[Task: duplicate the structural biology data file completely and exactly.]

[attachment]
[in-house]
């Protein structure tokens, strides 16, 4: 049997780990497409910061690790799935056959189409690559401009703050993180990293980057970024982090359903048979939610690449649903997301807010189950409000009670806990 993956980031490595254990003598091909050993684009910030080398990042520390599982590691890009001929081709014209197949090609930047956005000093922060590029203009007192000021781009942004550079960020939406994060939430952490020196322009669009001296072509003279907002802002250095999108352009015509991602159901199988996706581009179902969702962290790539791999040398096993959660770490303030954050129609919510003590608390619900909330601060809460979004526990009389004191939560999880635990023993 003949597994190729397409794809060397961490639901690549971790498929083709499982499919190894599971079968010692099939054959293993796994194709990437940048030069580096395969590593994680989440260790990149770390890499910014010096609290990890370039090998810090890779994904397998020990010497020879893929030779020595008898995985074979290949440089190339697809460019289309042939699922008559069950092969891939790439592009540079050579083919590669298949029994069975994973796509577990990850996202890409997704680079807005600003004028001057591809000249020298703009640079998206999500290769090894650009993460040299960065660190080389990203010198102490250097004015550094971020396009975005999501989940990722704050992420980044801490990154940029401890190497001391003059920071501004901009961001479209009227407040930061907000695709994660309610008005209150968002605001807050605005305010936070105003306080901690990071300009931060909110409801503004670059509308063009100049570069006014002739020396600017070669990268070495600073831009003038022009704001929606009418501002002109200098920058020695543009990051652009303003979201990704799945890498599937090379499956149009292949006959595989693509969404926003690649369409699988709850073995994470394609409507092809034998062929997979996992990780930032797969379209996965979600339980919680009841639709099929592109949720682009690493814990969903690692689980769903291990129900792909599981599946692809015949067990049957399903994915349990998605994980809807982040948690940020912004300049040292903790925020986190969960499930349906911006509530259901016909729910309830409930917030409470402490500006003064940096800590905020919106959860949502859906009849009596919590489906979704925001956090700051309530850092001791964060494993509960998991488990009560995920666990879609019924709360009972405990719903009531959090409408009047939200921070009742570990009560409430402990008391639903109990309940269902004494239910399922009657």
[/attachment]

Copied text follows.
[in-house]
């Protein structure tokens, strides 16, 4: 049997780990497409910061690790799935056959189409690559401009703050993180990293980057970024982090359903048979939610690449649903997301807010189950409000009670806990 993956980031490595254990003598091909050993684009910030080398990042520390599982590691890009001929081709014209197949090609930047956005000093922060590029203009007192000021781009942004550079960020939406994060939430952490020196322009669009001296072509003279907002802002250095999108352009015509991602159901199988996706581009179902969702962290790539791999040398096993959660770490303030954050129609919510003590608390619900909330601060809460979004526990009389004191939560999880635990023993 003949597994190729397409794809060397961490639901690549971790498929083709499982499919190894599971079968010692099939054959293993796994194709990437940048030069580096395969590593994680989440260790990149770390890499910014010096609290990890370039090998810090890779994904397998020990010497020879893929030779020595008898995985074979290949440089190339697809460019289309042939699922008559069950092969891939790439592009540079050579083919590669298949029994069975994973796509577990990850996202890409997704680079807005600003004028001057591809000249020298703009640079998206999500290769090894650009993460040299960065660190080389990203010198102490250097004015550094971020396009975005999501989940990722704050992420980044801490990154940029401890190497001391003059920071501004901009961001479209009227407040930061907000695709994660309610008005209150968002605001807050605005305010936070105003306080901690990071300009931060909110409801503004670059509308063009100049570069006014002739020396600017070669990268070495600073831009003038022009704001929606009418501002002109200098920058020695543009990051652009303003979201990704799945890498599937090379499956149009292949006959595989693509969404926003690649369409699988709850073995994470394609409507092809034998062929997979996992990780930032797969379209996965979600339980919680009841639709099929592109949720682009690493814990969903690692689980769903291990129900792909599981599946692809015949067990049957399903994915349990998605994980809807982040948690940020912004300049040292903790925020986190969960499930349906911006509530259901016909729910309830409930917030409470402490500006003064940096800590905020919106959860949502859906009849009596919590489906979704925001956090700051309530850092001791964060494993509960998991488990009560995920666990879609019924709360009972405990719903009531959090409408009047939200921070009742570990009560409430402990008391639903109990309940269902004494239910399922009657």